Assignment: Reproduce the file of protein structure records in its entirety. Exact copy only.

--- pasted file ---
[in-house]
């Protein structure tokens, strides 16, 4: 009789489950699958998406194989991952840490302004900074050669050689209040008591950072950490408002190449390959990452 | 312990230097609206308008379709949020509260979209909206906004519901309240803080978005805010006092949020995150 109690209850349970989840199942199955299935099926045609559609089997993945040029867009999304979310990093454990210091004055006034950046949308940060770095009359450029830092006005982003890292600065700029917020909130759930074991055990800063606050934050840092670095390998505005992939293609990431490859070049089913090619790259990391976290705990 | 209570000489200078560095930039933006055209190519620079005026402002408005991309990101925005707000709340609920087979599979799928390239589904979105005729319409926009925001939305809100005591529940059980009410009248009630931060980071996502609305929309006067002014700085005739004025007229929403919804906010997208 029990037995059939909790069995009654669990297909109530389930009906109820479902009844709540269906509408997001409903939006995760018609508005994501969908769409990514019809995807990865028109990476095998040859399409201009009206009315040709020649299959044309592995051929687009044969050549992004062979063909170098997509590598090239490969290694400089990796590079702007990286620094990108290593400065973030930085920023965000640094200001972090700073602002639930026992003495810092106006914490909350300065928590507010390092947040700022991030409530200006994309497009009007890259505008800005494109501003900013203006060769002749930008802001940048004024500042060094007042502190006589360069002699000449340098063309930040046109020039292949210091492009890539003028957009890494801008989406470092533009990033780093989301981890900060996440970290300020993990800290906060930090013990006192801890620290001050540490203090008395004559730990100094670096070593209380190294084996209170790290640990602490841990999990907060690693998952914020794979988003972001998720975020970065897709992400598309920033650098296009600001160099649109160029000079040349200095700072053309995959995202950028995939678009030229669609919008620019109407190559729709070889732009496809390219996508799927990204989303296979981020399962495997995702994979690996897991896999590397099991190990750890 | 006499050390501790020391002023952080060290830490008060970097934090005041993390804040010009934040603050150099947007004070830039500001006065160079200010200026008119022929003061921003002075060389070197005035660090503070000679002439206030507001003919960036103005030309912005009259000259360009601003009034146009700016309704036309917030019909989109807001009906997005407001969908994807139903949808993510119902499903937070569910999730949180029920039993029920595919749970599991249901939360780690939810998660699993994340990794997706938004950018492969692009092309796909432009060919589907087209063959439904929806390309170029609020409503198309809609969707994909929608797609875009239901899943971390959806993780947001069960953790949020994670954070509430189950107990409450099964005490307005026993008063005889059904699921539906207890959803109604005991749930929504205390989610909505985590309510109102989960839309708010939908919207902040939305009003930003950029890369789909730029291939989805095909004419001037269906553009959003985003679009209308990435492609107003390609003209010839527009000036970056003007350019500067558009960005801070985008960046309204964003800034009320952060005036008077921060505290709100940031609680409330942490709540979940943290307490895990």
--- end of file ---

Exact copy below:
[in-house]
């Protein structure tokens, strides 16, 4: 009789489950699958998406194989991952840490302004900074050669050689209040008591950072950490408002190449390959990452 | 312990230097609206308008379709949020509260979209909206906004519901309240803080978005805010006092949020995150 109690209850349970989840199942199955299935099926045609559609089997993945040029867009999304979310990093454990210091004055006034950046949308940060770095009359450029830092006005982003890292600065700029917020909130759930074991055990800063606050934050840092670095390998505005992939293609990431490859070049089913090619790259990391976290705990 | 209570000489200078560095930039933006055209190519620079005026402002408005991309990101925005707000709340609920087979599979799928390239589904979105005729319409926009925001939305809100005591529940059980009410009248009630931060980071996502609305929309006067002014700085005739004025007229929403919804906010997208 029990037995059939909790069995009654669990297909109530389930009906109820479902009844709540269906509408997001409903939006995760018609508005994501969908769409990514019809995807990865028109990476095998040859399409201009009206009315040709020649299959044309592995051929687009044969050549992004062979063909170098997509590598090239490969290694400089990796590079702007990286620094990108290593400065973030930085920023965000640094200001972090700073602002639930026992003495810092106006914490909350300065928590507010390092947040700022991030409530200006994309497009009007890259505008800005494109501003900013203006060769002749930008802001940048004024500042060094007042502190006589360069002699000449340098063309930040046109020039292949210091492009890539003028957009890494801008989406470092533009990033780093989301981890900060996440970290300020993990800290906060930090013990006192801890620290001050540490203090008395004559730990100094670096070593209380190294084996209170790290640990602490841990999990907060690693998952914020794979988003972001998720975020970065897709992400598309920033650098296009600001160099649109160029000079040349200095700072053309995959995202950028995939678009030229669609919008620019109407190559729709070889732009496809390219996508799927990204989303296979981020399962495997995702994979690996897991896999590397099991190990750890 | 006499050390501790020391002023952080060290830490008060970097934090005041993390804040010009934040603050150099947007004070830039500001006065160079200010200026008119022929003061921003002075060389070197005035660090503070000679002439206030507001003919960036103005030309912005009259000259360009601003009034146009700016309704036309917030019909989109807001009906997005407001969908994807139903949808993510119902499903937070569910999730949180029920039993029920595919749970599991249901939360780690939810998660699993994340990794997706938004950018492969692009092309796909432009060919589907087209063959439904929806390309170029609020409503198309809609969707994909929608797609875009239901899943971390959806993780947001069960953790949020994670954070509430189950107990409450099964005490307005026993008063005889059904699921539906207890959803109604005991749930929504205390989610909505985590309510109102989960839309708010939908919207902040939305009003930003950029890369789909730029291939989805095909004419001037269906553009959003985003679009209308990435492609107003390609003209010839527009000036970056003007350019500067558009960005801070985008960046309204964003800034009320952060005036008077921060505290709100940031609680409330942490709540979940943290307490895990």